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From Bob Archer <>
Subject RE: Space Constrain
Date Fri, 13 Jan 2012 15:42:28 GMT
> 2012/1/13 Thorsten Schöning <>:
> > Guten Tag Les Mikesell,
> > am Donnerstag, 12. Januar 2012 um 18:26 schrieben Sie:
> >
> >> We have a lot of component libraries that we want to include in
> >> larger projects without recompiling each build (i.e. we want to run
> >> known/tested instances) and have been including the binaries in tags
> >> so the headers and shared libs are versioned together.
> >
> > What's your problem at all? That you must version the same pre
> > compiled libraries as a tag in each of your projects?
> It is a combination of things.  One is the long-ago decision to combine a large
> number of projects in the same repository.  The other is that our QA group
> wants to test a binary library component thoroughly, then make sure it is re-
> used instead of recompiled in each project that uses it.  Again, a decision made
> long ago for good reasons at the time, but perhaps less important now that we
> have more strictly-controlled build processes and environments.
> > Are the
> > libraries such big that you run out of space?
> Not strictly speaking.  That is we can deal with the overall disk space and that
> requirement won't change by breaking things up.
> However we are at a point where the time to complete a svnadmin dump/load
> cycle is becoming impractical.  I don't like a situation where we can't perform
> maintenance.
> >> It''s clearly the wrong thing to do, but it works.
> >
> > I don't think so, if it saves you time and guarantees the use of
> > tested library versions, I would do the same. My in approach in my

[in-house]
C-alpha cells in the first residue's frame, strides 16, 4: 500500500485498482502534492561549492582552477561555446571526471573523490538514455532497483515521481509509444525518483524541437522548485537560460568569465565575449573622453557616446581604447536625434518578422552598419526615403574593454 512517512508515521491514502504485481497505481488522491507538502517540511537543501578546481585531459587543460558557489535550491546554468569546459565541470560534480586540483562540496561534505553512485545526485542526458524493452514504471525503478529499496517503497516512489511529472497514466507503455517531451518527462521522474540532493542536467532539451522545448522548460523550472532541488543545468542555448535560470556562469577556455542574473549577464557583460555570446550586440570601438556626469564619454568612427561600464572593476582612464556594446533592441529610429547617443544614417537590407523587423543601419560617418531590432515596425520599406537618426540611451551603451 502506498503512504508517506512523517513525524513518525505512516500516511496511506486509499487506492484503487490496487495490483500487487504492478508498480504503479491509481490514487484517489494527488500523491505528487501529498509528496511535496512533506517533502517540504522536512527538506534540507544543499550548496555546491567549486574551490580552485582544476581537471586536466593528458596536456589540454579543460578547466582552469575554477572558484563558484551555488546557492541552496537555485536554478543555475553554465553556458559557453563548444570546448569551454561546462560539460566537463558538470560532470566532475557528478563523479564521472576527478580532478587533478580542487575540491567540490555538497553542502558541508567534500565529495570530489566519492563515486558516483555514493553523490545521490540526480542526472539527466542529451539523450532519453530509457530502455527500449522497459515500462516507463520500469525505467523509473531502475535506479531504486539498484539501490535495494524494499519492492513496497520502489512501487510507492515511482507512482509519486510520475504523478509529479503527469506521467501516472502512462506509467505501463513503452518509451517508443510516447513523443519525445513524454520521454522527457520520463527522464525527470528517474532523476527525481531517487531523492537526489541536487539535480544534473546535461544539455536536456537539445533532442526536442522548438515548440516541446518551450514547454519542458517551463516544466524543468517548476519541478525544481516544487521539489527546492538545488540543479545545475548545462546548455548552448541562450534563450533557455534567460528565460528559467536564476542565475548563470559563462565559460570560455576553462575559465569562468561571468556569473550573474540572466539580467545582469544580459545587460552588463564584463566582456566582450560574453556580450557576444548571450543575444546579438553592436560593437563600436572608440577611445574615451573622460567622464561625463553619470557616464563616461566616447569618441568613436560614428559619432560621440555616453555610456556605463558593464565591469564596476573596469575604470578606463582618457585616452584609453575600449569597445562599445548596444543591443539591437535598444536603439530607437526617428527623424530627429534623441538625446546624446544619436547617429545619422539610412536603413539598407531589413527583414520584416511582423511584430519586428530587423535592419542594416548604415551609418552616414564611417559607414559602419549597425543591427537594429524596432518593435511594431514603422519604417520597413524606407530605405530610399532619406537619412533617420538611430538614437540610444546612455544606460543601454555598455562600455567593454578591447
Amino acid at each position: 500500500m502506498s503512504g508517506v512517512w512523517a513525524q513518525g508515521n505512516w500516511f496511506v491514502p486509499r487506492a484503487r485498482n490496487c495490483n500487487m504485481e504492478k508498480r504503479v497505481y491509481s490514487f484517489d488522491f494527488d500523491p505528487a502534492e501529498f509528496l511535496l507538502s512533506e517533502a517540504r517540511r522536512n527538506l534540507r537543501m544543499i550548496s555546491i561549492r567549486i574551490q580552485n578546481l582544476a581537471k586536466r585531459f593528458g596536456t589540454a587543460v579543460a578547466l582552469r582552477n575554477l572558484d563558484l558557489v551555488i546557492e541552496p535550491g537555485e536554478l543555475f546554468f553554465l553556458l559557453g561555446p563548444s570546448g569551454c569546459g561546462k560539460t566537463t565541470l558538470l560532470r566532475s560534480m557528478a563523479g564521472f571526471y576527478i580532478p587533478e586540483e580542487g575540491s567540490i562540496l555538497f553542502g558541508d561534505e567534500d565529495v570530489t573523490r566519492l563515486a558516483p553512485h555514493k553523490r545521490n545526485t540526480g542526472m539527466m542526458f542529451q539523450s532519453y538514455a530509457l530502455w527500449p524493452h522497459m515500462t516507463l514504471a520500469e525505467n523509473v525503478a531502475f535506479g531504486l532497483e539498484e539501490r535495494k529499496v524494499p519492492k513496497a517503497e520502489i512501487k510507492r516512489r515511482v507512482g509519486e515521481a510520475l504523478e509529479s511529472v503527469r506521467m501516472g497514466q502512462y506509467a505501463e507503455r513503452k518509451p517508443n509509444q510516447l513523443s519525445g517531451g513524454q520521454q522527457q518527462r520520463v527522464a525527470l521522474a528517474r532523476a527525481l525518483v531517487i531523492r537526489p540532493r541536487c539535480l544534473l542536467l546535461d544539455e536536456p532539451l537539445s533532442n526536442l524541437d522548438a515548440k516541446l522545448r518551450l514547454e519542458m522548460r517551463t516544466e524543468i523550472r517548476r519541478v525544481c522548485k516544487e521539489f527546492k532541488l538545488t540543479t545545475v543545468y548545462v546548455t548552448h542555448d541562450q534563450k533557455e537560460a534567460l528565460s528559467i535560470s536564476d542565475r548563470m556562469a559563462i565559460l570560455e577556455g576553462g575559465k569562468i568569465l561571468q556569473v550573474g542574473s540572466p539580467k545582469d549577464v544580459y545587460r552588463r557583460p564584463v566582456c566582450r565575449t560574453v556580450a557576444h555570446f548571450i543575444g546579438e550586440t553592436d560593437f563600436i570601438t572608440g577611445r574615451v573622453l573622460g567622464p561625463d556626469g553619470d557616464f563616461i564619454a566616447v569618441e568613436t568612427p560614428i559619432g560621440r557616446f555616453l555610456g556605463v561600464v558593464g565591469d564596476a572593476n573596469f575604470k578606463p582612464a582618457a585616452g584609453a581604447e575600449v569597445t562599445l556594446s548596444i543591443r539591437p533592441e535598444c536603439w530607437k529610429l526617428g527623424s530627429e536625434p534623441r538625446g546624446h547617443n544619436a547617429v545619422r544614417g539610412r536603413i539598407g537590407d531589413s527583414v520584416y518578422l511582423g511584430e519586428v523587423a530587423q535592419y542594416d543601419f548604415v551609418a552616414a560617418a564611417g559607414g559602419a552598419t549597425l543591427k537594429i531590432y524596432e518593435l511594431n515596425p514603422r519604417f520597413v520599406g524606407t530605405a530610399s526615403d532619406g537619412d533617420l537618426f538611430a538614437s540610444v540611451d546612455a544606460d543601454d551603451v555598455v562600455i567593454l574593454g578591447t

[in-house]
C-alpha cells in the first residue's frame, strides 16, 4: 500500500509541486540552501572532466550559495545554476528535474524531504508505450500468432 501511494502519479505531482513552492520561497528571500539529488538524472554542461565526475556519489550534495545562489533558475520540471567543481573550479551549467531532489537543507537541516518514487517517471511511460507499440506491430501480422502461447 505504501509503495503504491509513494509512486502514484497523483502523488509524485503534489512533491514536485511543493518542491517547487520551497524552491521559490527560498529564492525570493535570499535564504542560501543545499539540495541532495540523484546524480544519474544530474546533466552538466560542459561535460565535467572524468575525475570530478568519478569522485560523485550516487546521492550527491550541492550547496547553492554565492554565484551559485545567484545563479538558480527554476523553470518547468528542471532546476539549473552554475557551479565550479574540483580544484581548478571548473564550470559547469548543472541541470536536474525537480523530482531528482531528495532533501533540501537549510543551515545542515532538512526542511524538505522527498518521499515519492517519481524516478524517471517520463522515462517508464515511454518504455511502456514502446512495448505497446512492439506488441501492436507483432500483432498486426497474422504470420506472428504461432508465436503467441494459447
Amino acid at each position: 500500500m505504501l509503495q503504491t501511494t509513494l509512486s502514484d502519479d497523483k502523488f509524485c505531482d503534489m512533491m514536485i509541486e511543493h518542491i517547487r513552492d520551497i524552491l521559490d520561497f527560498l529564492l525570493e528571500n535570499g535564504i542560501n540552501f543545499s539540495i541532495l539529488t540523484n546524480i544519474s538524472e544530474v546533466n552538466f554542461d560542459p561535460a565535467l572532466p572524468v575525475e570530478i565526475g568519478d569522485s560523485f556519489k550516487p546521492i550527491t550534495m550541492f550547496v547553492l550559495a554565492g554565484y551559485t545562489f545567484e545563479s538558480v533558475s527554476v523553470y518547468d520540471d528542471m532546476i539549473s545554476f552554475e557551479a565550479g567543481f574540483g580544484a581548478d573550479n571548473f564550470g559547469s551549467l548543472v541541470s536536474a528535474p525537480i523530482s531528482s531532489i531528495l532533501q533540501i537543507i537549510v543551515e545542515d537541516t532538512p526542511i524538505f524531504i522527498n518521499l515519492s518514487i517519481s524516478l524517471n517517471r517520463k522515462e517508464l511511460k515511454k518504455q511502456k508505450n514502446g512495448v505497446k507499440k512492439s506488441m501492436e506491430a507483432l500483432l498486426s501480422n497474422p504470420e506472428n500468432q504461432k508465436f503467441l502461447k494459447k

> > company is to use a separate Repository for all kinds of libraries,
> > just version the source code and each developer has to build them on
> > his machine on it's own. The IDE just references the built libraries.
> > But we don't have that many libraries and whenever we can't build any
> > library on our own, I version them pre compiled, too.
> Unconstrained growth just seems philosophically wrong - and unsustainable in
> the long run.  It might be tolerable if each component were in its own
> repository or if subversion had a reasonable approach to removing objects, but
> I can't change those things.
> > If one just copiess old library versions on updates etc. one can save
> > a lot of disk space.
> >
> >> How
> >> can you enforce getting exactly the right things in a parallel
> >> repository that has only the headers and libs that will work the same
> >> way for external references?
> >
> > Use tags and/or fixed revisions in your external definition.
> Yes, we don't want to change the process of referencing known versions via svn
> externals in the upper level projects, we just want the binary objects and the
> necessary headers to be in a different repository.  If everything were java we
> would probably let maven handle the component object versioning, but we
> have a mix of projects.  We do use jenkins for most build activity, so a custom
> plugin to tag the build results might handle it without introducing mistakes.

Externals can be pinned to a revision in your external repository. Although, it probably makes
more sense to use well known paths so if you create a new repository you can duplicate the
well known paths by just exporting your HEAD, deleting your repository, recreating it and
importing the previous export. You can take this approach for internal and external binary
components. Of course, if they are internal components you could include the source to them
in your project and just build them with that project. 

One issue we have is our legacy VB6 dll's that are built on every change. The dll's are put
into source since most of our devs don't work on those binaries or can easily compile them.
I have found that the bulk of our repo size is due to all these interim build versions. So,
these are moved out of the primary source repository and put into a separate repo reference
with externals. This repo can be replaced as it grows too big.

Now, source controlling external components is a judgement call. It might be better to just
leave them in a public network folder and reference those locations in your source projects.
Or, you can put them into source control, either the same repo or a separate one. 


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